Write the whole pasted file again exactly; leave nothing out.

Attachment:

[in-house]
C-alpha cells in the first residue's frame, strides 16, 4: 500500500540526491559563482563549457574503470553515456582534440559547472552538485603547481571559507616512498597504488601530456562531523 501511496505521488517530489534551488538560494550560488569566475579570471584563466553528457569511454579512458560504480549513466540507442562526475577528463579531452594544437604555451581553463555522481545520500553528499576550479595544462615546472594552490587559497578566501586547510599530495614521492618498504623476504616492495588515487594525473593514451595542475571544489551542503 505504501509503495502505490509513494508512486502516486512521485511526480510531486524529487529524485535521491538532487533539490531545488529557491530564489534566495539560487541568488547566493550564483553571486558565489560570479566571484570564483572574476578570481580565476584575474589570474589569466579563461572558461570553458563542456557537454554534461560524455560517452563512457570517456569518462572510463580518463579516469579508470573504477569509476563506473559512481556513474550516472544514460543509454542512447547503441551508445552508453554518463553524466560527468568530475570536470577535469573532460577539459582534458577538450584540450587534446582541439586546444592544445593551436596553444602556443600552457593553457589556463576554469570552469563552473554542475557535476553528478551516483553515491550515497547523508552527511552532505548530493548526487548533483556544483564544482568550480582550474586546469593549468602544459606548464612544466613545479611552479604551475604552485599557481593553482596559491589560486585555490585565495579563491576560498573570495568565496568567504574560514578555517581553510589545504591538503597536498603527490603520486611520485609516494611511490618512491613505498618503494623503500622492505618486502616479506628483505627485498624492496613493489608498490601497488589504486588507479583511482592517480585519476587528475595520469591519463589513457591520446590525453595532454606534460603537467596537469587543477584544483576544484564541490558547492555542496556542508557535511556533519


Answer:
[in-house]
C-alpha cells in the first residue's frame, strides 16, 4: 500500500540526491559563482563549457574503470553515456582534440559547472552538485603547481571559507616512498597504488601530456562531523 501511496505521488517530489534551488538560494550560488569566475579570471584563466553528457569511454579512458560504480549513466540507442562526475577528463579531452594544437604555451581553463555522481545520500553528499576550479595544462615546472594552490587559497578566501586547510599530495614521492618498504623476504616492495588515487594525473593514451595542475571544489551542503 505504501509503495502505490509513494508512486502516486512521485511526480510531486524529487529524485535521491538532487533539490531545488529557491530564489534566495539560487541568488547566493550564483553571486558565489560570479566571484570564483572574476578570481580565476584575474589570474589569466579563461572558461570553458563542456557537454554534461560524455560517452563512457570517456569518462572510463580518463579516469579508470573504477569509476563506473559512481556513474550516472544514460543509454542512447547503441551508445552508453554518463553524466560527468568530475570536470577535469573532460577539459582534458577538450584540450587534446582541439586546444592544445593551436596553444602556443600552457593553457589556463576554469570552469563552473554542475557535476553528478551516483553515491550515497547523508552527511552532505548530493548526487548533483556544483564544482568550480582550474586546469593549468602544459606548464612544466613545479611552479604551475604552485599557481593553482596559491589560486585555490585565495579563491576560498573570495568565496568567504574560514578555517581553510589545504591538503597536498603527490603520486611520485609516494611511490618512491613505498618503494623503500622492505618486502616479506628483505627485498624492496613493489608498490601497488589504486588507479583511482592517480585519476587528475595520469591519463589513457591520446590525453595532454606534460603537467596537469587543477584544483576544484564541490558547492555542496556542508557535511556533519